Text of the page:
Federal coronavirus relief funds create Alabama leadership dispute

Published 8:04 pm Tuesday, May 26, 2020

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By PAUL DeMARCO | Guest Columnist

Note: This is an opinion column.

During Gov. Kay Ivey’s two terms as state treasurer and six years as lieutenant governor, she developed a close relationship with state legislators.

After being sworn in as chief executive after the resignation of Robert Bentley, Ivey’s partnership with the legislature grew even stronger.

In her first full year in office, she was able to even muscle through an unpopular gasoline tax with large majorities in the legislature.

Thus, the dispute that has developed over how to spend the almost $2 billion in federal coronavirus relief has been a surprise to those that watch what happens on goat hill.

In the midst of the legislature passing its general fund budget, during an abbreviated session lawmakers wanted to have a say on how those funds appropriated by Congress and President Donald Trump would be spent and sent a wish list to the governor that did not sit well.

Gov. Ivey shot back at Senators and Representatives that she would have none of that, including criticism that the list included items not related to the pandemic. Instead, she put the responsibility of spending the funds on legislators.

And she spelled out an anticipated special session would not be called until all of the dollars were accounted for in a transparent manner related to the needs of citizens due to the pandemic.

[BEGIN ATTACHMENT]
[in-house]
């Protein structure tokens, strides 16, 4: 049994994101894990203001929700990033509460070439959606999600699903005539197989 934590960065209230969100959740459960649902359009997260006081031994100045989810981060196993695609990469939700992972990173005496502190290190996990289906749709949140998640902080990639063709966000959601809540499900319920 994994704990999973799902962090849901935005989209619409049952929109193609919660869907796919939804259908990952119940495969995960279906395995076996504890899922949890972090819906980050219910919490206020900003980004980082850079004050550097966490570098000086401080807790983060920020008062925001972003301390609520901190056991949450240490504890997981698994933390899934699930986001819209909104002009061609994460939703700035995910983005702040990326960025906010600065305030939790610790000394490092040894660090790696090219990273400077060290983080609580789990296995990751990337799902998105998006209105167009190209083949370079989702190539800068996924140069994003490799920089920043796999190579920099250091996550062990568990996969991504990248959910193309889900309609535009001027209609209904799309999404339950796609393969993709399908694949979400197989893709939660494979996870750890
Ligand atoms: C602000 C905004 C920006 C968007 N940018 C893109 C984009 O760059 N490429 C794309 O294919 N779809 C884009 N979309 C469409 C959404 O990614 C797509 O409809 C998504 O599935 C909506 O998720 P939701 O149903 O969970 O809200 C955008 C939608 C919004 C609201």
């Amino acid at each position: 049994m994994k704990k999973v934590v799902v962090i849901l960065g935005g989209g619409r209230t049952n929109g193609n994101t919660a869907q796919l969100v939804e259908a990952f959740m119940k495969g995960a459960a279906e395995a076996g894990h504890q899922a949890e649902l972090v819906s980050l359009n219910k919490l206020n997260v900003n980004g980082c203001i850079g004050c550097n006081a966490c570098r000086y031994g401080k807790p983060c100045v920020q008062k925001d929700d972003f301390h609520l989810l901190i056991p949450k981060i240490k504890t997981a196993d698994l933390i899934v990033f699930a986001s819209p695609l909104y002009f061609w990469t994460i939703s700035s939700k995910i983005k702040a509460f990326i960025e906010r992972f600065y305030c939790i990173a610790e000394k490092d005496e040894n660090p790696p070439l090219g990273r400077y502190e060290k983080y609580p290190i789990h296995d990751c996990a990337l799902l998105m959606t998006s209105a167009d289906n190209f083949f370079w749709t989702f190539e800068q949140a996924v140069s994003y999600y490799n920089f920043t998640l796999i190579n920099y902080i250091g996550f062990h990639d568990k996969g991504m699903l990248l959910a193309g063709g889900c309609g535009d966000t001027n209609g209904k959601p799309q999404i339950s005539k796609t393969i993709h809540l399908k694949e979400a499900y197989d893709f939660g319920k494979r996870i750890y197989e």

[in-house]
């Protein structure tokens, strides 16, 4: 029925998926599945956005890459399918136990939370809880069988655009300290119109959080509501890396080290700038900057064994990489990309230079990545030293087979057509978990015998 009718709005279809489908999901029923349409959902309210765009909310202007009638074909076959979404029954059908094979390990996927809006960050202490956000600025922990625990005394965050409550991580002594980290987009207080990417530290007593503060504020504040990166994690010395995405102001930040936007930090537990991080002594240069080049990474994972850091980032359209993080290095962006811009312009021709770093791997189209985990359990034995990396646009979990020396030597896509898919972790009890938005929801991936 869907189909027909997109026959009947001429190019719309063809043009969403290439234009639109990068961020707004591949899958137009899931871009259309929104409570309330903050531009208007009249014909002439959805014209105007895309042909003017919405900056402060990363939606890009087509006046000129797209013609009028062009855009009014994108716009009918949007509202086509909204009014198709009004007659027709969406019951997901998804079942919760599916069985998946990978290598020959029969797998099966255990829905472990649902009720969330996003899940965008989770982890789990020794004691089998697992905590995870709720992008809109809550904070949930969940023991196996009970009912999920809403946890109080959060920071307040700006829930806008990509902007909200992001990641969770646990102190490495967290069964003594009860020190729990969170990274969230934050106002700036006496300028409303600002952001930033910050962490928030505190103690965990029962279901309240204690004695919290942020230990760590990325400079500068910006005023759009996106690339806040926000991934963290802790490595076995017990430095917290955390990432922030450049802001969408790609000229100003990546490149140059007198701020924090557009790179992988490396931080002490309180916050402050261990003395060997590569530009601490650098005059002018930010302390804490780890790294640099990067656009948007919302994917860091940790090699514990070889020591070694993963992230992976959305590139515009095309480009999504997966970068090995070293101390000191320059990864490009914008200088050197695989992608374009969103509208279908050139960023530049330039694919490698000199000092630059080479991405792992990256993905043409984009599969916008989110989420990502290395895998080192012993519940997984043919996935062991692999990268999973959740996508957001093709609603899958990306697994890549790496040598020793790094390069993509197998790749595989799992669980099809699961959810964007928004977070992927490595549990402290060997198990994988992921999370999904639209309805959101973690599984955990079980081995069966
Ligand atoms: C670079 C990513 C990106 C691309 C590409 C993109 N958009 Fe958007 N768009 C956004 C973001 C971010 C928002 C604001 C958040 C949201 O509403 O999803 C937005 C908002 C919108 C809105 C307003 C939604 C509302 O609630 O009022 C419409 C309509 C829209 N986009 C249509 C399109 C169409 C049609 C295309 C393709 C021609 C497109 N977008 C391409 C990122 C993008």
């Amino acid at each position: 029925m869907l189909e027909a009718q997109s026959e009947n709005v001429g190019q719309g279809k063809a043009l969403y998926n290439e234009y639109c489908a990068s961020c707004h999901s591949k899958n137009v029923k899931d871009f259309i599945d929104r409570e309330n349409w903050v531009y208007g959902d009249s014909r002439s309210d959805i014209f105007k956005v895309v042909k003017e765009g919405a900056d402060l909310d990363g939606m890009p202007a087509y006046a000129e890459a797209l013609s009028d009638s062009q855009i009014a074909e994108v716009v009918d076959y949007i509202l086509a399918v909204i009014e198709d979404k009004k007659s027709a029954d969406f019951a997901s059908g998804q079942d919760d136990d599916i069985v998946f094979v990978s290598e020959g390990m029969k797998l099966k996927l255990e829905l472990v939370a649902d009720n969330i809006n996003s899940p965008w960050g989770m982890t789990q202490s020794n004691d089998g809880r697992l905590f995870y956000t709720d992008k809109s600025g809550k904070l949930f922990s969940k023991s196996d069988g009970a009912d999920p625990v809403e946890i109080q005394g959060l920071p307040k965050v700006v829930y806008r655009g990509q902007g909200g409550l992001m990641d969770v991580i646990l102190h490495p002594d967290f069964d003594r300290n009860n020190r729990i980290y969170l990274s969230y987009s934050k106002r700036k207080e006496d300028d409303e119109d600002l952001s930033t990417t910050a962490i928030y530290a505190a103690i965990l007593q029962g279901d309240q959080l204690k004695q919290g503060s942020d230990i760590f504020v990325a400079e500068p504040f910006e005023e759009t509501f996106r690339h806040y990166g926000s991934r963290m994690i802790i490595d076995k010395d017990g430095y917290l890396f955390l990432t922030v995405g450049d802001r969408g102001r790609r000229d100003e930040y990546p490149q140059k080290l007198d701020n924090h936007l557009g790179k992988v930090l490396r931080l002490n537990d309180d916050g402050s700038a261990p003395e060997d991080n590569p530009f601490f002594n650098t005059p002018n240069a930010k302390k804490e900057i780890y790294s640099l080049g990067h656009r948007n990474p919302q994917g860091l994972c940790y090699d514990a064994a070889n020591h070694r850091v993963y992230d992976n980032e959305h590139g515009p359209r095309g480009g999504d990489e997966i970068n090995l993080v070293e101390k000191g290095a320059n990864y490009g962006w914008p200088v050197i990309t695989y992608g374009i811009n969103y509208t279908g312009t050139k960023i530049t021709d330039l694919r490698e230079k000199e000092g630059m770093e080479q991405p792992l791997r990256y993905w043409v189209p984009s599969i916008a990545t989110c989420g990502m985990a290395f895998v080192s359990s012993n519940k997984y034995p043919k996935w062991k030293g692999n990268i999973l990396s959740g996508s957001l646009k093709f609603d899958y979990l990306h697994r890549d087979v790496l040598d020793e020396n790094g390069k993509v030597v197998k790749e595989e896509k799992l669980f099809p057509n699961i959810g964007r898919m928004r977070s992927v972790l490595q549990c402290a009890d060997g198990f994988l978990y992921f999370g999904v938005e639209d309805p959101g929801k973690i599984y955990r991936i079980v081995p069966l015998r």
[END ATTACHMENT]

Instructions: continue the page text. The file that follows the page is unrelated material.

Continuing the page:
Yet, the rift between the executive and legislative branch did not happen overnight, the governor and some legislators have had strong disagreements about how the state has also responded to the pandemic with the closing and opening of state businesses.

Before the virus, there were also disputes about how to address state prison overcrowding and funding for infrastructure projects.

The Legislature ultimately yielded to the governor’s plans for how to spend the federal dollars, yet some tensions still remain between both.

The governor and state lawmakers, have a lot more work to do to move this state through this health and economic crisis.

We will see how this all plays out soon, however, citizens want the politics put aside and leaders to do what is best for the state.

Paul DeMarco is a former member of the Alabama House or Representatives.